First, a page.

State Rep. Jason Villalba Threatens to Split DISD if it Doesn't Move Faster on Reform
City of Dallas poverty rate by neighborhood. Dallas ISD encompasses this entire area and a little beyond. How would district budgets look if DISD were divided by neighborhood?
Redrawing school district lines is a controversial issue that has been getting plenty of attention this year from Baton Rouge to Salt Lake City. Now state Representative Jason Villalba says he might propose splitting Dallas ISD into separate districts during the next legislative session if smaller reforms fail to pass.
Earlier this year, Villalba backed a home-rule charter initiative that would have allowed more local and less state-level control of DISD. Although a petition drive to place the charter idea on the ballot was successful, DISD is still drawing up something to put before voters, who probably won't get a look at it until the November 2016 elections.
Villalba is annoyed, and says that's too long to wait for reform. Instead, he's proposing to bring district issues to the state level in the next session of the Legislature. He will push for legislation to hasten home-rule commissions in the future, including tighter deadlines, halting trustee appointment of commissioners -- and, if necessary, partitioning DISD.
"What I've promised to do is go to Austin next session to find ways to be much more efficient for reform," says Villalba. "If that process results in true reform, then there's no need for a division of DISD. But if we don't get there, you can guarantee we're going to find a way to implement the kind of reforms that are necessary for DISD."
But the possibility of dividing DISD into several distinct districts has an uncomfortable air about it, and one that's having Dallasites squirming nervously in their chairs today. Maybe that's because we fear repeating the story we've already seen happen in Dallas.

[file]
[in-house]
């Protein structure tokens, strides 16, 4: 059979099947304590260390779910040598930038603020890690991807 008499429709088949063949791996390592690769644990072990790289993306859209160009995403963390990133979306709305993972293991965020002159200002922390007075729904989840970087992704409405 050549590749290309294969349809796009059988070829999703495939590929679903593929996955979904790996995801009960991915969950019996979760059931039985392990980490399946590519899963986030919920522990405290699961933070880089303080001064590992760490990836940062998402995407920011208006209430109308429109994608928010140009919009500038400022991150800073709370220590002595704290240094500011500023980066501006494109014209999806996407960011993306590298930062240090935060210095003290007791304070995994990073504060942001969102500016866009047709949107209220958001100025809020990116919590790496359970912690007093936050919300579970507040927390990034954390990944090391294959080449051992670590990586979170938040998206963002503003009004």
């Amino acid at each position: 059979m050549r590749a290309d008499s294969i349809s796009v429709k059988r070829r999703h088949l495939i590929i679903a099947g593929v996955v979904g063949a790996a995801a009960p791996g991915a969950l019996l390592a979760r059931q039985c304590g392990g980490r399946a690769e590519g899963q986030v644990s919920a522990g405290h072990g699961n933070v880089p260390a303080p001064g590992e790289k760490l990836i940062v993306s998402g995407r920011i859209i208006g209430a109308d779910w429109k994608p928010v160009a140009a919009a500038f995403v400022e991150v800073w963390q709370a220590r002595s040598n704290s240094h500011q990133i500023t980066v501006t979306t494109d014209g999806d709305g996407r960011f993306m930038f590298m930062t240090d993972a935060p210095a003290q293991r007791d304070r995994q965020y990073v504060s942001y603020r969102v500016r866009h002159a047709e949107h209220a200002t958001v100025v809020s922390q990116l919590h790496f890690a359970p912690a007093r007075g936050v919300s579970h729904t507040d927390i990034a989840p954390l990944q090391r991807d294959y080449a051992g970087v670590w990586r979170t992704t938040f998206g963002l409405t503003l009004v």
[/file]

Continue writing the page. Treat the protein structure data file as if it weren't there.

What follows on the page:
The Highland Park ISD "bubble" is good example of a smaller district-within-a-district: 98 percent white, median housing income in the six figures and one of the highest rated districts in the state. Wilmer-Hutchins ISD is another example: 80 percent African-American, 20 percent Hispanic, perpetually underfunded. Now it's part of DISD.
That's not to say a divided DISD would necessarily be split between haves and have-nots. Last year, former Representative Allen Vaught proposed splitting off an area of the Lake Highlands neighborhood into White Rock ISD. The idea has flopped for now, but a WRISD district conceivably could have been created with demographics similar to DISD.
Dicing up DISD has been proposed on the state level before, too, in 2009 by state Representative Yvonne Davis. Board of trustees member Mike Morath says he's heard division ideas floated throughout his tenure with the board. "I think we have to explore ways to improve the system that governs DISD," says Morath, echoing Villalba's frustration with the speed of change at DISD.
For now, Villalba seems to be dismissing worries that dividing DISD could also further divide the city by race and class. "I don't see South Dallas or East Dallas or West Dallas as any different. I'm color blind. What I want is what works best for all our kids," says Villalba. "Of course we are concerned about racial and economic makeup. But my motivating concern is what is best for the kids, and how can we provide the best opportunities for the kids."
Morath is more hesitant to jump on the bandwagon.
"Part of me is worried it will increase inequality, although part of me does think it will increase local control. I've heard for years that we should split up the district, but I'm not sure it would benefit all the kids in DISD," says Morath. "Do I think splitting up the districts could lead to increased inequality? Yeah, I think that's possible. That's why I've never advocated this."
If the state forces their hand, Morath and fellow board members will need to be eyeing maps like these, if they are to avoid segregated classrooms:
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